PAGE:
By chance who has discredited Robert Fisk?



Feb. 18 2010 10:45 AM
Fisk-buster from Brooklyn Heights

FYI - here's a great list of criticisms of Fisk's "reporting" on the Arab Israeli conflict.

Fisk's relentless Israel-bashing bias makes him the darling of Islamist websites...



Feb. 18 2010 10:26 AM
Fisk-buster from Brooklyn Heights

And just for those of you who aren't familiar, Damien invokes the widely discredited anti-Western propagandist, Robert Fisk, who inspired the term "fisking"- a poular web meme.

Fisking refers to a point-by-point debunking of the kind of lies and/or idiocies written by those of the Robert Fisk persuasion.

For example, Damien confers undeserved credibility on Fisk through this meaningless statement: "Fisk has the rare distinction of having critics both in Arab countries and Israel."

a. there is nothing rare about being condemned by critics in Arab and Israeli countries. almost anyone who has ever written on the Middle East could easily warrant criticism from someone in every country in the region

b. the fact that one is being criticized by critics in various countries doesn't necessarily say anything positive about their writing - in fact it is quite possible it's just a sign of shoddy writing.



Feb. 18 2010 10:14 AM
Fisk-buster from Brooklyn Heights

Fisking Chris Gray :>

Here's some simple srupulousness with regards to your owned biased and phony accusation.

Please provide a link to your propgandist assertion "Usually there is a similar flood of pro-Israeli posters, as well, when the topic is the I-P issue comes up. Sometimes they run to over one hundred."

You see 'You're entitled to your own opinions, but not your own facts.'


Next time, I suggest you simply stick with the anti-Israel talking points - being "creative" doesn't serve your purpose well.



Feb. 18 2010 10:04 AM

Damien, really. LOL

"Fisk has the rare distinction of having critics both in Arab countries and Israel. "

That's hardly a rare distinction, nor proof of anything.

Robert Fisk is a notorious, and discredited anti-Western propagandist whose phony slander masquerading as news pieces are riddled with lies.

Fisk is so infamous for his type of propaganda, that he inspired the term "fisking" - I started with the word "fisking" which refers to a point-by-point debunking of the kind of lies and/or idiocies written by Robert Fisk and his ilk.

Here's a good list of specific critiques of Fisk's anti-Israel rants:


Feb. 18 2010 09:52 AM
Chris Gray from New Haven, CT

To Ms. Vasquez, the call to anti-Israeli activists worked! Usually there is a similar flood of pro-Israeli posters, as well, when the topic is the I-P issue comes up. Sometimes they run to over one hundred.

Glad to see that Brooke didn't see a need to defend herself. She's never pretended to be unbiased and that's not a criticism. As has often been said by many public speakers lately, 'You're entitled to your own opinions, but not your own facts.' That is where the scrupulousness comes in.

Feb. 18 2010 09:50 AM
Damien from Brooklyn

Kim Vasquez,

I would be interested in seeing this email about which you speak. I receive lots of spam, but didn't get this message. Please post here if you come across it. Thanks.

Feb. 18 2010 08:27 AM
Damien from Brooklyn

[continued from previous post]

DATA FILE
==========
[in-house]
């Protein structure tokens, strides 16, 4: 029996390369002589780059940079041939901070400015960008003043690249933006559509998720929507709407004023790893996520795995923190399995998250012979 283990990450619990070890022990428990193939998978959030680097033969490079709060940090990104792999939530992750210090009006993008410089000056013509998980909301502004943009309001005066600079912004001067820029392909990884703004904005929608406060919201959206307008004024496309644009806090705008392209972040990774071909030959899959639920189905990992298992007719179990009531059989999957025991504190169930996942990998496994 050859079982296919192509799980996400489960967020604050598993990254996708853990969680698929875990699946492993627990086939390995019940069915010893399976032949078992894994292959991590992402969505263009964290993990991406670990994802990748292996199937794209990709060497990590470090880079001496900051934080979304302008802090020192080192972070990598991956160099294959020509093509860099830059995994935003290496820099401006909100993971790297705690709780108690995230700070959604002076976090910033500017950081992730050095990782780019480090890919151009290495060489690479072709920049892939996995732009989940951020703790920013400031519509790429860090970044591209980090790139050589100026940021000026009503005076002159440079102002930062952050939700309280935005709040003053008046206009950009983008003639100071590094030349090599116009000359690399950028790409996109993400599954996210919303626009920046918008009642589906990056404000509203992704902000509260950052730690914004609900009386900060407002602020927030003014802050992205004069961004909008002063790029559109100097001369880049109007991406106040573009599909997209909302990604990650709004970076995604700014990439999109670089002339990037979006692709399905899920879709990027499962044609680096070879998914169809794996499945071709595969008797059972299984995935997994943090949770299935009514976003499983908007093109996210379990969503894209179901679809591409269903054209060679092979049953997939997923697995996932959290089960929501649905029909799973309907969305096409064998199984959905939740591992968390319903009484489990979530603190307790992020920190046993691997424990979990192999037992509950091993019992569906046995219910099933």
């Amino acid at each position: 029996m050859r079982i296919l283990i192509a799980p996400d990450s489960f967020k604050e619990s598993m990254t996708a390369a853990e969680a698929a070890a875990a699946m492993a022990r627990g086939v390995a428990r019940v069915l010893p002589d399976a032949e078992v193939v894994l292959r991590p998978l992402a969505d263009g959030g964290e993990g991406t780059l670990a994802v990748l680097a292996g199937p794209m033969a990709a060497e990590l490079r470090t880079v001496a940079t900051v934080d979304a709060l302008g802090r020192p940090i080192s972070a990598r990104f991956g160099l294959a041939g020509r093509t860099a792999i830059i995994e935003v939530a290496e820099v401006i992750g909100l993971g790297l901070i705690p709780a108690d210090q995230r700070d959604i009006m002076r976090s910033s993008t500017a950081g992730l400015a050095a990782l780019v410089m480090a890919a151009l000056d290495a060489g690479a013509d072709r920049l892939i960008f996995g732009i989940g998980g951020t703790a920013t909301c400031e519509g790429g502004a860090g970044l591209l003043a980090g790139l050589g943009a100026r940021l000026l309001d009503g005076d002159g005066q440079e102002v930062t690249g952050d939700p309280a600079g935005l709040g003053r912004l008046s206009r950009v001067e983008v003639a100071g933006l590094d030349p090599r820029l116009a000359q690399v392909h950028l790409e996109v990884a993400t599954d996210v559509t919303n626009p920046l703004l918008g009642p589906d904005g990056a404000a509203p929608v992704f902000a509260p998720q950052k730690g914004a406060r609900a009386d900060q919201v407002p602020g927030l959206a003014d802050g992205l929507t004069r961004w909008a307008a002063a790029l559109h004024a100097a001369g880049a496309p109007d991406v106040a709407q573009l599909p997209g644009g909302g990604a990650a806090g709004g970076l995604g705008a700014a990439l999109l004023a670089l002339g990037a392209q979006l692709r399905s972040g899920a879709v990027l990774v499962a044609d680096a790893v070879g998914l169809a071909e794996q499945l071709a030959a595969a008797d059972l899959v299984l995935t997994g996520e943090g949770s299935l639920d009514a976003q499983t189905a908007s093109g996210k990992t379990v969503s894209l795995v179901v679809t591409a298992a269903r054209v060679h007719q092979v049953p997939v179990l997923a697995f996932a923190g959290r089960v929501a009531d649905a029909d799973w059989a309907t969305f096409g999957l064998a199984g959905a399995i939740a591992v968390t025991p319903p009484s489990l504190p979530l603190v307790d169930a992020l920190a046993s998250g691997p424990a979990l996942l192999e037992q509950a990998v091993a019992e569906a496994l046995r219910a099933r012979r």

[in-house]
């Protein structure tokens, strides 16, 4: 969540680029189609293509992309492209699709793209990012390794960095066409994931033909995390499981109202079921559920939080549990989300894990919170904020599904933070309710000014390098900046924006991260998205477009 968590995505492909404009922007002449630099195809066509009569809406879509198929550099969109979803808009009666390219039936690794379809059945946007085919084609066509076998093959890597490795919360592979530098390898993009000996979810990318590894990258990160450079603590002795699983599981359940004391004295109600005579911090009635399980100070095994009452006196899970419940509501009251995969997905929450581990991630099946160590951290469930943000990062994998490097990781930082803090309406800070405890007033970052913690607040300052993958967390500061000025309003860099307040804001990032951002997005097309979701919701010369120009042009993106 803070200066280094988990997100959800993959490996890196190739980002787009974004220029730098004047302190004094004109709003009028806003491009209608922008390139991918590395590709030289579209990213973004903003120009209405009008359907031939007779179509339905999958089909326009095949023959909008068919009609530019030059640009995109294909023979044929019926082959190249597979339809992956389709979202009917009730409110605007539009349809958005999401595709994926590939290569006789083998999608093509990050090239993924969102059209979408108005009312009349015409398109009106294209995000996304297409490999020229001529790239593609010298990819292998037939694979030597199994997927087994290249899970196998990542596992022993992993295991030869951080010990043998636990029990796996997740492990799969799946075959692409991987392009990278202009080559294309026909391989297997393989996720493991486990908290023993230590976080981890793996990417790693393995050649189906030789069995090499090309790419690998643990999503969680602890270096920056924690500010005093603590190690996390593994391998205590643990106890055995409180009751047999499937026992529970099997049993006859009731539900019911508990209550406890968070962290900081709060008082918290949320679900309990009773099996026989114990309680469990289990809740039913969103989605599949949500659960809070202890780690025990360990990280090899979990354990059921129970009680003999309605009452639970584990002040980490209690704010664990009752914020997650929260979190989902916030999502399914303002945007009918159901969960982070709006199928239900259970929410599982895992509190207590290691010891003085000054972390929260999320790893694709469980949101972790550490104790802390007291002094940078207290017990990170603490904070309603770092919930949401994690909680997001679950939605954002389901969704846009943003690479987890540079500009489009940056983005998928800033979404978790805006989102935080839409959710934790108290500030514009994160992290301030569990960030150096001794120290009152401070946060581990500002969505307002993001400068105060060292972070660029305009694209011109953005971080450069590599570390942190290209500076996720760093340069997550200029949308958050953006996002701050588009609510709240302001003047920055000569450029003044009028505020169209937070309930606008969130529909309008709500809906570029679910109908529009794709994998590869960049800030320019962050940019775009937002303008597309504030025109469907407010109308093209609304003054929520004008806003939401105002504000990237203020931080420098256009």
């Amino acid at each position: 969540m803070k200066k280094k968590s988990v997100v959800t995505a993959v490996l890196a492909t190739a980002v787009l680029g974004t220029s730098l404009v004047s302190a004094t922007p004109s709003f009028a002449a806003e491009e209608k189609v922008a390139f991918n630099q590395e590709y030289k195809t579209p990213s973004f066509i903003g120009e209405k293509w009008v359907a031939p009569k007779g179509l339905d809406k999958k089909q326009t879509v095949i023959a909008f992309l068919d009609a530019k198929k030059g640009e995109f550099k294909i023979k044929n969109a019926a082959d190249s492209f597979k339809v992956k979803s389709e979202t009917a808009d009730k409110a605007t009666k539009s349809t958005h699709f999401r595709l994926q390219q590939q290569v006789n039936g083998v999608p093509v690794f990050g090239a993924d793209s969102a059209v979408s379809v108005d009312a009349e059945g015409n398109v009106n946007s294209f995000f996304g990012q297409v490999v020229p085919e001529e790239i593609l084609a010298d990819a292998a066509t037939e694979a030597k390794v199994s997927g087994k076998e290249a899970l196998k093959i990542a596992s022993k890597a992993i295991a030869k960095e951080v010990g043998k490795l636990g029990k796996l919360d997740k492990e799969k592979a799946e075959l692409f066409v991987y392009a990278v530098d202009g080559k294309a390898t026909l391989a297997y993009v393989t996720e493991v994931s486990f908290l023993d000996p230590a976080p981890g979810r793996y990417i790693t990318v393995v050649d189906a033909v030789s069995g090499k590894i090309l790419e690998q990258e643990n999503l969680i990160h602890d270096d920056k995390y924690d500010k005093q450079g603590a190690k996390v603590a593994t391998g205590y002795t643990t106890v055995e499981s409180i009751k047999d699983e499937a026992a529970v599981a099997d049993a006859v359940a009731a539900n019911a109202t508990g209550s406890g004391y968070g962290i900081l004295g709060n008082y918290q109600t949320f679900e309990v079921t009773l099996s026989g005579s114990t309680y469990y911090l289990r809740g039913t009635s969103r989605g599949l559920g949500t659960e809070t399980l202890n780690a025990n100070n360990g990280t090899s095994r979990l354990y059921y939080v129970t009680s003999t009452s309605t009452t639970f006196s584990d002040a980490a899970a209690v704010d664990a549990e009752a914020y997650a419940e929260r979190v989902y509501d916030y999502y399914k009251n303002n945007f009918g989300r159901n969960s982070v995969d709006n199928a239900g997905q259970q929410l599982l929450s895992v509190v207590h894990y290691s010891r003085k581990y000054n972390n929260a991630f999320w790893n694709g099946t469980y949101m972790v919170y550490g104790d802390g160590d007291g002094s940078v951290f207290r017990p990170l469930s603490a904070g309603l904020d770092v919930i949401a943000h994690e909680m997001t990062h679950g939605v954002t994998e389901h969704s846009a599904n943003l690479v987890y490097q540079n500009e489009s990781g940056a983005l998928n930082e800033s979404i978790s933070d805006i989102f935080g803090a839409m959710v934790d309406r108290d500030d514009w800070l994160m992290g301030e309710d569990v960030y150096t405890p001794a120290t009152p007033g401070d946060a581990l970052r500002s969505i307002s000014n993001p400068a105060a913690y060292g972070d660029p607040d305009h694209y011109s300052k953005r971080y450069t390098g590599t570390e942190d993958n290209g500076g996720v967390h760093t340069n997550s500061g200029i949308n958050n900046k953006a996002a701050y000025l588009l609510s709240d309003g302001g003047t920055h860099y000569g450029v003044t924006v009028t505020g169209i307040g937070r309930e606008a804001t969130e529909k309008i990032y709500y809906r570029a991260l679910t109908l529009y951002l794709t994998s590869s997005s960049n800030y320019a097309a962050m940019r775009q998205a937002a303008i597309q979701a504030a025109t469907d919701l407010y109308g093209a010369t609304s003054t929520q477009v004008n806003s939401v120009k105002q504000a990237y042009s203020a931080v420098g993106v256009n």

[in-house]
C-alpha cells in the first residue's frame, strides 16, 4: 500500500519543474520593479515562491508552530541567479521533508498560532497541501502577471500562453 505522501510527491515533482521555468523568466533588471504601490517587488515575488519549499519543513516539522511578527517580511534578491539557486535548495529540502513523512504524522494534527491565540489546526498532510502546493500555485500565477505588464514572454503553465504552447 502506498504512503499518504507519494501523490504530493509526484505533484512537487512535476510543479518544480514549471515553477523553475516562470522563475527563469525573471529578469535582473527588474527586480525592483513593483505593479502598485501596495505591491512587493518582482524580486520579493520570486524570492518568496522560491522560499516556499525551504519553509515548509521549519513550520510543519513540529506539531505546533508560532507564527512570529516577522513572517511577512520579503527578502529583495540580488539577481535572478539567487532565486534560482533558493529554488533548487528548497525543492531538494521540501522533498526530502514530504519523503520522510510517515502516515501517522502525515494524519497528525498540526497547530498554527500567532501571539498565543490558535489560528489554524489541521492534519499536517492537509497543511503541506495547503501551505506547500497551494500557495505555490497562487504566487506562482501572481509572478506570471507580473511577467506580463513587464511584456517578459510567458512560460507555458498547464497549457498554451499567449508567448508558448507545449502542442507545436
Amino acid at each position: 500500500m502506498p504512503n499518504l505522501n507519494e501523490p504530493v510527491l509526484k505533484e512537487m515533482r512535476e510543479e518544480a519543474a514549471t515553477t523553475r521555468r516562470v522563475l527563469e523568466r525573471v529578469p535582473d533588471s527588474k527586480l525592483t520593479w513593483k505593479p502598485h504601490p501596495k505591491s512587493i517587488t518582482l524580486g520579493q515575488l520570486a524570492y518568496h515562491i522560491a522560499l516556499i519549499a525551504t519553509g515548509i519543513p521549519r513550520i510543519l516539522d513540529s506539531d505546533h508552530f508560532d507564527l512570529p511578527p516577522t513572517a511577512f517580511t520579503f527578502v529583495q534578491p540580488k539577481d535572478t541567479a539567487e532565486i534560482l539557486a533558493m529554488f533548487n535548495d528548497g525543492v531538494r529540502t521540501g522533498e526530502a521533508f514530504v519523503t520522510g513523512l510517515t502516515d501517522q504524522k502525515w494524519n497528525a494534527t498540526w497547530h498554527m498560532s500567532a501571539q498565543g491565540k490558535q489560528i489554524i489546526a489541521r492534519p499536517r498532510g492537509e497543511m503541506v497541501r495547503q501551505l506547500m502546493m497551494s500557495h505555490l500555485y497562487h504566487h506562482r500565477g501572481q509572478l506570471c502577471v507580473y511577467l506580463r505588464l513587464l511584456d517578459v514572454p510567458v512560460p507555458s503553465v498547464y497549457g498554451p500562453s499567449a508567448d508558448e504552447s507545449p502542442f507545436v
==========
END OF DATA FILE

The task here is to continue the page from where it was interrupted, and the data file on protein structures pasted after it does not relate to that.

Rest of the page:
I regularly read Beirut-based English journalist Robert Fisk's column in the Independent as well as his two books on the Middle East and Lebanon respectively. Fisk has the rare distinction of having critics both in Arab countries and Israel. Is he a part of the "plot" against Israel? I don't know of such plot and even if such a conspiracy existed he's not a part of it nor does he receive money or influence from Saudi Arabia, Syria, or any other government for that matter.

Israel is a legitimate country whose existence cannot be questioned. What can be questioned, however is its policies of occupation, it's many wars against Lebanon, and its deliberate targeting of civilians (most recently in Lebanon 2006). Israel receives more than a fair shake by the Western media. Criticism or questioning of Israeli policy, however does not destabilize the very basis of Israel.

If you have not already, please see Robert Fisk's column from 2 February 2010 where he speaks just to this point. He reports from the security conference held in Herzliya.

Feb. 18 2010 08:25 AM
Damien from Brooklyn


Thank you for your response and link to FrontPage Magazine. The December 18, 2006 article about President Carter's ties to Saudi Arabia is light on sources if any and is riddled with the sort of innuendo that is frequently thrown at critics of Israeli policy, not Israel, mind. I never read Carter's book that drew such ire from the defenders of Israel's illegal occupation. Carter's book, however is but one book and I would never hang criticism of Israel exclusively on his or any US president's hook -- alleged Saudi influence or not. Whatever money the politically disinterested Saudis splash is of little consequence. Historically speaking Saudi Arabia, Syria, Jordan, Egypt have not been interested in the Palestinian cause. Yes, they express populist sentiment when it behooves them, but for all the Arab money that buys football teams in England and creates indoor ski slopes in Dubai, there is no interest in the destabilizing influence of the PLO or more recently Hamas. The money and influence that secures billions of dollars of support for Israel to purchase missiles, jets, and tanks is far more significant. [continued in next post]

Feb. 18 2010 08:24 AM
Kim Vasquez

All Abunimah has done with his amazing "scoop" is turn the disinfectant of light on his own.

I for one am glad he wasn't given a platform to spout his invective. His smear campaign (i.e. his great "scoop") against the Times, Bronner and Israel is not the story here.